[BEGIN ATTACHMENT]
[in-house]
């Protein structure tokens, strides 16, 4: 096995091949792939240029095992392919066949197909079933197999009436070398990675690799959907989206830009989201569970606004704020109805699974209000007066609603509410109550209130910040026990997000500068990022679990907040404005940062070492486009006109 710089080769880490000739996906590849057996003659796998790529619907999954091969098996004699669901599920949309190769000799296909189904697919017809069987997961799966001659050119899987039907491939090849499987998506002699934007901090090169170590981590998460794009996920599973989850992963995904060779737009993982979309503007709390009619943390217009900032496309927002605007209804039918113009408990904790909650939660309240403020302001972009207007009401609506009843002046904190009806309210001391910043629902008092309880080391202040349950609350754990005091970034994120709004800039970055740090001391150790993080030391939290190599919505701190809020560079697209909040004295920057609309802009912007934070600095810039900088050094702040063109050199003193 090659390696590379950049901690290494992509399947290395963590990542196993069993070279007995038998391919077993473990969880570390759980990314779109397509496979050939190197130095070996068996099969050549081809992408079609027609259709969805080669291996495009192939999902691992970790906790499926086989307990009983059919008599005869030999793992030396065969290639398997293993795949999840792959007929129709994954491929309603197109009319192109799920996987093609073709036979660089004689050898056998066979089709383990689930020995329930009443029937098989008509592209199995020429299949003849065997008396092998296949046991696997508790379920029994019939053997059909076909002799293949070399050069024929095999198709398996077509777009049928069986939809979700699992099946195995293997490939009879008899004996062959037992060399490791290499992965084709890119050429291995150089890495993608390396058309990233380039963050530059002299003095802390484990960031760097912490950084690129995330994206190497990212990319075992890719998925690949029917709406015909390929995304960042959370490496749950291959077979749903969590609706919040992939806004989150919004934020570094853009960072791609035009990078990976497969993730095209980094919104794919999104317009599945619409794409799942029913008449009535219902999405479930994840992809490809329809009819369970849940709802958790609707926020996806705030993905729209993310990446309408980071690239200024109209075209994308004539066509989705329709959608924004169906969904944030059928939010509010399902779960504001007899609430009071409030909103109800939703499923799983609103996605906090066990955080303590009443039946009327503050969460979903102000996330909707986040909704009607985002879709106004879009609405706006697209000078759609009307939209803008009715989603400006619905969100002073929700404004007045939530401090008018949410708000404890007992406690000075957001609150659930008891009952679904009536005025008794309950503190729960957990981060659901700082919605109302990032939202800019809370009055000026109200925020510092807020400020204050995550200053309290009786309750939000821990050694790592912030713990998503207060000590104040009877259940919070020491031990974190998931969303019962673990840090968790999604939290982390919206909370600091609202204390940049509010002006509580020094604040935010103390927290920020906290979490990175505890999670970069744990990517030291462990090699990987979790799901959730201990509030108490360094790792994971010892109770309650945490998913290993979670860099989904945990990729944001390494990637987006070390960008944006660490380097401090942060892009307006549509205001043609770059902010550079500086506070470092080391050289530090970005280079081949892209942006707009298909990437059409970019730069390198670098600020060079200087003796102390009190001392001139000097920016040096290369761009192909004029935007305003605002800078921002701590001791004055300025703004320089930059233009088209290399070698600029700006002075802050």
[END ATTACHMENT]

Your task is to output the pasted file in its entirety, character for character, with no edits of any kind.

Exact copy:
[in-house]
């Protein structure tokens, strides 16, 4: 096995091949792939240029095992392919066949197909079933197999009436070398990675690799959907989206830009989201569970606004704020109805699974209000007066609603509410109550209130910040026990997000500068990022679990907040404005940062070492486009006109 710089080769880490000739996906590849057996003659796998790529619907999954091969098996004699669901599920949309190769000799296909189904697919017809069987997961799966001659050119899987039907491939090849499987998506002699934007901090090169170590981590998460794009996920599973989850992963995904060779737009993982979309503007709390009619943390217009900032496309927002605007209804039918113009408990904790909650939660309240403020302001972009207007009401609506009843002046904190009806309210001391910043629902008092309880080391202040349950609350754990005091970034994120709004800039970055740090001391150790993080030391939290190599919505701190809020560079697209909040004295920057609309802009912007934070600095810039900088050094702040063109050199003193 090659390696590379950049901690290494992509399947290395963590990542196993069993070279007995038998391919077993473990969880570390759980990314779109397509496979050939190197130095070996068996099969050549081809992408079609027609259709969805080669291996495009192939999902691992970790906790499926086989307990009983059919008599005869030999793992030396065969290639398997293993795949999840792959007929129709994954491929309603197109009319192109799920996987093609073709036979660089004689050898056998066979089709383990689930020995329930009443029937098989008509592209199995020429299949003849065997008396092998296949046991696997508790379920029994019939053997059909076909002799293949070399050069024929095999198709398996077509777009049928069986939809979700699992099946195995293997490939009879008899004996062959037992060399490791290499992965084709890119050429291995150089890495993608390396058309990233380039963050530059002299003095802390484990960031760097912490950084690129995330994206190497990212990319075992890719998925690949029917709406015909390929995304960042959370490496749950291959077979749903969590609706919040992939806004989150919004934020570094853009960072791609035009990078990976497969993730095209980094919104794919999104317009599945619409794409799942029913008449009535219902999405479930994840992809490809329809009819369970849940709802958790609707926020996806705030993905729209993310990446309408980071690239200024109209075209994308004539066509989705329709959608924004169906969904944030059928939010509010399902779960504001007899609430009071409030909103109800939703499923799983609103996605906090066990955080303590009443039946009327503050969460979903102000996330909707986040909704009607985002879709106004879009609405706006697209000078759609009307939209803008009715989603400006619905969100002073929700404004007045939530401090008018949410708000404890007992406690000075957001609150659930008891009952679904009536005025008794309950503190729960957990981060659901700082919605109302990032939202800019809370009055000026109200925020510092807020400020204050995550200053309290009786309750939000821990050694790592912030713990998503207060000590104040009877259940919070020491031990974190998931969303019962673990840090968790999604939290982390919206909370600091609202204390940049509010002006509580020094604040935010103390927290920020906290979490990175505890999670970069744990990517030291462990090699990987979790799901959730201990509030108490360094790792994971010892109770309650945490998913290993979670860099989904945990990729944001390494990637987006070390960008944006660490380097401090942060892009307006549509205001043609770059902010550079500086506070470092080391050289530090970005280079081949892209942006707009298909990437059409970019730069390198670098600020060079200087003796102390009190001392001139000097920016040096290369761009192909004029935007305003605002800078921002701590001791004055300025703004320089930059233009088209290399070698600029700006002075802050």